Copyright 2003 By Bob Hibbs
Saturday November 29, 2003 

Saturday Postcard 222: Thanksgiving on the Battleship Iowa


uss iowa

University of Iowa President Virgil Hancher (seated far right) and Iowa historian 
William J. Petersen (kneeling at right) were among 14 Iowans who spent Thanksgiving 1951 
aboard the USS Iowa on a shakedown cruise from Long Beach to Pearl Harbor. 
Dinner was traditional turkey, oyster dressing and candied sweet potatoes.


By Bob Hibbs


Thanksgiving a half-century ago found University of Iowa President Virgil Hancher and Iowa City’s Bill Petersen cruising the Pacific between Long Beach and Pearl Harbor aboard the U.S. Navy’s most powerful battleship, the USS Iowa.

They were among 14 Iowans invited to join the shakedown cruise after the Iowa had been refurbished and recommissioned at San Francisco for the Korean War.  Adm. Chester Nimitz gave the commissioning address, and the wife of Iowa Gov. William Beardsley presented the ship its new state flag.

Originally launched in 1943, the Iowa carried nine 16-inch guns which had blasted Japanese cities from miles off shore as World War II drew to a close. At 887 feet, she was nearly the length of three football fields. At 108 feet wide, she is the broadest ship ever to pass through the Panama Canal.

She carried U.S. President Franklin Roosevelt to a World War II summit in Tehran, and afterwards was referred to as Roosevelt’s personal battleship. Roosevelt was an avid sailor.

The Iowa stood by in Tokyo Harbor in 1945 as the Japanese surrender was accepted on her twin sister, the USS Missouri, named for the home state of the U.S. president at the time, Harry Truman.

This Iowa was the fourth to carry the state’s name, dating to the Civil War era. That first one was a twin-screw sloop originally named the Ammonoosuc, built in Boston in 1864. The 335- footer, only one-third the length of the fourth Iowa, received her Iowa name in 1869, then was mothballed in Boston from 1870 to 1883 and retired.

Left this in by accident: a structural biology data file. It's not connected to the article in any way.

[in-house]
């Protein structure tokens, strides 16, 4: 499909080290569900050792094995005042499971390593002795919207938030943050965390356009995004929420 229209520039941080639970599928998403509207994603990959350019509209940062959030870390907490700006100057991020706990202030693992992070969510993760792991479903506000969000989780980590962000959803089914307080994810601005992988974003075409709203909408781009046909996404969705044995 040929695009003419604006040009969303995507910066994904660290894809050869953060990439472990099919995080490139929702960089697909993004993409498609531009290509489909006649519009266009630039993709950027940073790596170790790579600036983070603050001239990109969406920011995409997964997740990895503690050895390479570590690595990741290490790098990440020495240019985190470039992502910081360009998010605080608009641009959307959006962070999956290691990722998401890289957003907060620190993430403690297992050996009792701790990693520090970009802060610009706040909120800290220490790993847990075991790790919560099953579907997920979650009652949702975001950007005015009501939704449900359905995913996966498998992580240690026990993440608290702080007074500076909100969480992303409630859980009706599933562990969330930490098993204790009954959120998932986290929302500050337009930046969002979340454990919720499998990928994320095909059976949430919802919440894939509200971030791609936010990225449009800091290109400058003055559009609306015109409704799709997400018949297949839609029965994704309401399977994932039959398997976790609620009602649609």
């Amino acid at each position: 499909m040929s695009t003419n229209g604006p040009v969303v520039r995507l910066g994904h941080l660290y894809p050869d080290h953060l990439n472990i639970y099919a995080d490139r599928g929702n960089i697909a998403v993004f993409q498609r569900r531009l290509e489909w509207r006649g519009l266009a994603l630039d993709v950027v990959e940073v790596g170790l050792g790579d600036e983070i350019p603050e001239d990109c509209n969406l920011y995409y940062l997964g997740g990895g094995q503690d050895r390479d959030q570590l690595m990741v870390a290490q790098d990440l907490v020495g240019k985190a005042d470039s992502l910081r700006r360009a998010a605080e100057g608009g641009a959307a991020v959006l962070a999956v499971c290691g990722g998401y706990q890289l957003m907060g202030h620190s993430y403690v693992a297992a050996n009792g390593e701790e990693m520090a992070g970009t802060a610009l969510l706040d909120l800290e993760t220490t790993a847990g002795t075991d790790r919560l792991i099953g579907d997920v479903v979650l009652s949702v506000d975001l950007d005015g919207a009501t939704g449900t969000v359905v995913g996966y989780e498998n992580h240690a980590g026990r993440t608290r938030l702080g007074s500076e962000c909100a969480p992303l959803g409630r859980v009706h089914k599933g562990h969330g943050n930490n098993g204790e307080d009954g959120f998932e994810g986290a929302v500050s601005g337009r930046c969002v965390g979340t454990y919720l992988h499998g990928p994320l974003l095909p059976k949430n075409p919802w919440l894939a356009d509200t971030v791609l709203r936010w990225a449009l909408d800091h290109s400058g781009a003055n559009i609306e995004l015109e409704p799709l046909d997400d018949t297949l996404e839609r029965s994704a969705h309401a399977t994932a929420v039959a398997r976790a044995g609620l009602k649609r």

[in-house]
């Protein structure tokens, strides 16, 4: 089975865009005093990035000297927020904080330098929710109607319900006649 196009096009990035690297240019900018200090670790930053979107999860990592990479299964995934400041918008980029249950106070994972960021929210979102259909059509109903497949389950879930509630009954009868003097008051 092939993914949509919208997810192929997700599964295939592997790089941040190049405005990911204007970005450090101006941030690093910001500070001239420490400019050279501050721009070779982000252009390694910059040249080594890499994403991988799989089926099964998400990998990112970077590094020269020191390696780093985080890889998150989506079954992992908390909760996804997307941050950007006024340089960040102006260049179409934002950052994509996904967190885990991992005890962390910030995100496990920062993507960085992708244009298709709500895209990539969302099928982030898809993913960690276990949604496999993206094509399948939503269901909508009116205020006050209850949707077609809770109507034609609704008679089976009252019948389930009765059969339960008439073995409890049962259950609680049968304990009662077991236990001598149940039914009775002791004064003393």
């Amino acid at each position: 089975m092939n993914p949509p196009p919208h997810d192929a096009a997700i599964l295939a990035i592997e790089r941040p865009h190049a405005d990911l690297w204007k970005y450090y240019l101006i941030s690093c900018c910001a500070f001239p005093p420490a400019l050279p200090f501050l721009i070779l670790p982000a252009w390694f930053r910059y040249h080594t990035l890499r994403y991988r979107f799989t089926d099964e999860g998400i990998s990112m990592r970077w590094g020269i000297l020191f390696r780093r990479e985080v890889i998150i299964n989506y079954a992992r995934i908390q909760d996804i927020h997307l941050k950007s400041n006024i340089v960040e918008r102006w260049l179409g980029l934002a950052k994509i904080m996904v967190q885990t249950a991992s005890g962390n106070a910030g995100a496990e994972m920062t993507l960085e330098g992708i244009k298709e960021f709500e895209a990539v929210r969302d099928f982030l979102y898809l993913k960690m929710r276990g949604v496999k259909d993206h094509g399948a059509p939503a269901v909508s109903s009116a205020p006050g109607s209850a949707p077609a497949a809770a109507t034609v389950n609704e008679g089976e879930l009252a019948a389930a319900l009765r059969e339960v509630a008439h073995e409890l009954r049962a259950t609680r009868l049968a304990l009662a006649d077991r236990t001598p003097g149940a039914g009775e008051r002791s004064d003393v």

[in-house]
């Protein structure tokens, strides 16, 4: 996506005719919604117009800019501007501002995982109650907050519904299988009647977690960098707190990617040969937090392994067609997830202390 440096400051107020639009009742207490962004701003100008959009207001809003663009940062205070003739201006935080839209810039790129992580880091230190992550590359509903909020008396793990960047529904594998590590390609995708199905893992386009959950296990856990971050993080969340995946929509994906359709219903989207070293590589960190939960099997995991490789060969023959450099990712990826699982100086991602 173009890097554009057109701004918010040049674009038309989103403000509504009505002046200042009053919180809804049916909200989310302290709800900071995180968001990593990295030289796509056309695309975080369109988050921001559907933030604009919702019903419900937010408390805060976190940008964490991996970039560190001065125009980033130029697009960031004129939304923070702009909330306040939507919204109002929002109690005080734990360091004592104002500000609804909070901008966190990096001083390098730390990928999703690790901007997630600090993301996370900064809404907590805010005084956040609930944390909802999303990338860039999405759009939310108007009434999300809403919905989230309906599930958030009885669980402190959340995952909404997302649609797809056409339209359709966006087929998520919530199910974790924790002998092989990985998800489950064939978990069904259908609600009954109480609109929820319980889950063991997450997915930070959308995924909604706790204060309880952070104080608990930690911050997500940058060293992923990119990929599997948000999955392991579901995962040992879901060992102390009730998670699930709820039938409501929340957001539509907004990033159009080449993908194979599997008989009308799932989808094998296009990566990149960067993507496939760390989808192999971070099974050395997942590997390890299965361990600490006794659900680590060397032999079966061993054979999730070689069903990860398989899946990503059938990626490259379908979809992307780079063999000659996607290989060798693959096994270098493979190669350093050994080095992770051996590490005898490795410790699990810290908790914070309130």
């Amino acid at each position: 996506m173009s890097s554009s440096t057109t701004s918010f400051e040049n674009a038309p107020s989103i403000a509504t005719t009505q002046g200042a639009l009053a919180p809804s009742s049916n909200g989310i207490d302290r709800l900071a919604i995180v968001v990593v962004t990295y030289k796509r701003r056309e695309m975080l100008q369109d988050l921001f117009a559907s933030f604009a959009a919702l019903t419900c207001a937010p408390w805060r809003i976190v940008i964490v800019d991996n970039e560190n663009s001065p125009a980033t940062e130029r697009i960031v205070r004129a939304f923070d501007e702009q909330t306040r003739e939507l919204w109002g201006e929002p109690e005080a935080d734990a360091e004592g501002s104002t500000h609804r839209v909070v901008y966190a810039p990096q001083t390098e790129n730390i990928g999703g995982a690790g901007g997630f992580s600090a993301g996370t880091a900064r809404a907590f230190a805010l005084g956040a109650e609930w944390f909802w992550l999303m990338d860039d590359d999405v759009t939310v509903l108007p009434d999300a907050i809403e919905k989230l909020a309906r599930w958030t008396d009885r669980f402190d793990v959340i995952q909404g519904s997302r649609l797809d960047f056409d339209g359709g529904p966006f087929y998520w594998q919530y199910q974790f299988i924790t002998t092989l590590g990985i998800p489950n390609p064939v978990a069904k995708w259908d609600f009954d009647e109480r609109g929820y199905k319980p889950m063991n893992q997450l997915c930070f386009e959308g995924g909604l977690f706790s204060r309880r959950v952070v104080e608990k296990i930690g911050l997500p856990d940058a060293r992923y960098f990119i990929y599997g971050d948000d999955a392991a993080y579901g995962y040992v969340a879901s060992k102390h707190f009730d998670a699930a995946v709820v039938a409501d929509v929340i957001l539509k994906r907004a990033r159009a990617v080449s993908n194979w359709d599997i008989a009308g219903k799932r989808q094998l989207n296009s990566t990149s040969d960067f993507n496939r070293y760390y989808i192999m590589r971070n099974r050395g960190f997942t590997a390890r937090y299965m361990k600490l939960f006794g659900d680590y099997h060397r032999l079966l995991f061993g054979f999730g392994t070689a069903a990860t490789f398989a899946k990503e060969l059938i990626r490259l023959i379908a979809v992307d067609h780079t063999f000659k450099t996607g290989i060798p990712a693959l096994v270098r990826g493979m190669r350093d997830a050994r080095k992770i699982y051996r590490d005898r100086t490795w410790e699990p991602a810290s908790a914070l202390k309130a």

The second came into service in 1896 at Philadelphia, one of seven such ships built prior to the Spanish-American War. This 360-foot rig was stationed off Cuba at the time her sister ship the USS Maine exploded and sank, bringing on that war.

After a brief battle, surrender was affected aboard the Iowa from the Spanish captain of one of the offending ships. Then, after 20 uneventful years, that second Iowa became target practice for the new Mississippi battleship, which sunk her in 1923. She carried six 13-inch guns.

The third Iowa was under construction in 1922 when terms of a new treaty limited naval armament. The unfinished hull also became a floating target.

The fourth Iowa, the largest of her type ever built, is a mighty product of the industrial age during which sails have given way to steam, coal to fuel oil and a few relatively small guns to the 16-inch monsters aboard the 1943 Battleship Iowa. 

An original 1943 crew of 2,700 operated her 36-foot draft using 115,000 horse power to move her 57,600 loaded displacement. In addition to the big guns, they also operated 20 five-inch guns, and an array of smaller anti-aircraft weapons.

In 1951, from Sunday, Nov. 18, through Saturday, Nov. 24, Hancher and Petersen joined Fred Maytag of Newton, Craig Sheaffer of Fort Madison, Fred Hubbell and E.T. Meredith Jr. of Des Moines, B.J. Palmer of Davenport and seven other Iowans in a privileged voyage few civilians experience.

In his summary, Petersen as longtime superintendent of the State Historical Society wrote in the March 1952 Palimpsest magazine: “We were all amazed with everything we saw, from the up-to-date laundry to the three shoe cobblers who put on 650 pairs of heels and 250 soles monthly.”

Medical staff and care available aboard ship impressed Hancher.

Battleship Iowa was recommissioned again in 1984 and saw action in Middle East during 1987 and ’88. She set a record in 1989 by blasting a shell the size of a small car 24 miles to target. Decommissioned in 1990, she’s currently docked near her new base in San Francisco Bay, destined to become a museum.

Perhaps that’s a noble end for all ships of war.

Next Saturday: The Coldren Opera House.

Bob Hibbs collects local postcards and researches history related to them. 

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